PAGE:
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Yup, it finally happened.... been riding for 2 years now, had my 2011 250 and now my 2013 300 and i knew it was bound to happen sooner than later. SO.... I was backing into my garage as I always do and I cut the corner too hard and next thing I know I'm going over in slow motion... literally, can see myself get to the point where I know I wont be able to hold the bike up anymore... and then next thing I know the bike was on top of my leg.

I'm kind of glad my leg was there because the only damage was a light scratch on the exhaust, scratch on the bar end, and scratch on the mirror... what was hurt the most was my ego ;). I'll tell you what though, for a light bike that thing is heavy. Luckily my best friend was riding with me and was pulling in too (I let him park in my garage) and he helped me lift it off because with my leg pinned, there would have been no way I was getting the bike off me.

Anywho, thought I'd share, everyones ok :)
 

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glad your ok, could have been a lot worse.bikes are repairable.
when moving any motorcycle around i keep the bike leaned against my hip at an angle.yet to drop a bike moving it like this yet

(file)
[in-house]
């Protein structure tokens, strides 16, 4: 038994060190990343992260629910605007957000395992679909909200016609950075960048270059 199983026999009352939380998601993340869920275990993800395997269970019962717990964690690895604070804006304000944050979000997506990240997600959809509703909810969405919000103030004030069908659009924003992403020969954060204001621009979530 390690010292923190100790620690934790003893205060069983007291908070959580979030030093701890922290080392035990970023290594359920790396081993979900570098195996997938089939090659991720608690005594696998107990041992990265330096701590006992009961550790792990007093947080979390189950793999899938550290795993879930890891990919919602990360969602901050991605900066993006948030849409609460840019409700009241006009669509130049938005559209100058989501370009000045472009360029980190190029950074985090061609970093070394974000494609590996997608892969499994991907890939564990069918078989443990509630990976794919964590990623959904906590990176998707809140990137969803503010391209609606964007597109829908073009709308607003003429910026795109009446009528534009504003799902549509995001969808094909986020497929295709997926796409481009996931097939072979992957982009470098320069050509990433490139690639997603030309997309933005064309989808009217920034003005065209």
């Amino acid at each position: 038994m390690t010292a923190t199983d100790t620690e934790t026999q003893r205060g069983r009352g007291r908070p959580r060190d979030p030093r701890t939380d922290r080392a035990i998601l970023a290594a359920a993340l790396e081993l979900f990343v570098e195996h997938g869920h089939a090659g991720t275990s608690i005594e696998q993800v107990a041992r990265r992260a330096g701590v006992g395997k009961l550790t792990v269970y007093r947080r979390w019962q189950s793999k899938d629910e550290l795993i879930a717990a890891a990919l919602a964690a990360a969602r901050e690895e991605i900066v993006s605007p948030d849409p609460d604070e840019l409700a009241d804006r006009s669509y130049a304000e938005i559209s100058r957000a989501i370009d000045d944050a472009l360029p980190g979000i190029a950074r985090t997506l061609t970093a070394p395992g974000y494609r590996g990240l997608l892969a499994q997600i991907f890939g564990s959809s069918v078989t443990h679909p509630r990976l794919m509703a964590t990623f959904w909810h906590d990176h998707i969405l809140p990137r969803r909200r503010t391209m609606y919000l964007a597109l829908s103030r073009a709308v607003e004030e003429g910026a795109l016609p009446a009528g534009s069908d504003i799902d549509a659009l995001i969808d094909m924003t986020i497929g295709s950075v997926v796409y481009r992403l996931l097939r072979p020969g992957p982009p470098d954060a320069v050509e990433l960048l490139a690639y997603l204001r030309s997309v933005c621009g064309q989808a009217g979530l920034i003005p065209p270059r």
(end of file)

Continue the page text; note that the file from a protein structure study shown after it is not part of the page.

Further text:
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With every one of these incidents I read I hope to learn to be that much more cautious. Thanks for sharing :)
 

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Glad you and the bike are okay...better to dump it there than flying down the street.
+1, and I'm glad you're okay as well.

glad your ok, could have been a lot worse.bikes are repairable.
when moving any motorcycle around i keep the bike leaned against my hip at an angle.yet to drop a bike moving it like this yet
Same here. OP, you gotta start doing that.

Yup, it finally happened.... been riding for 2 years now, had my 2011 250 and now my 2013 300 and i knew it was bound to happen sooner than later. SO.... I was backing into my garage as I always do and I cut the corner too hard and next thing I know I'm going over in slow motion... literally, can see myself get to the point where I know I wont be able to hold the bike up anymore... and then next thing I know the bike was on top of my leg.

I'm kind of glad my leg was there because the only damage was a light scratch on the exhaust, scratch on the bar end, and scratch on the mirror... what was hurt the most was my ego ;). I'll tell you what though, for a light bike that thing is heavy. Luckily my best friend was riding with me and was pulling in too (I let him park in my garage) and he helped me lift it off because with my leg pinned, there would have been no way I was getting the bike off me.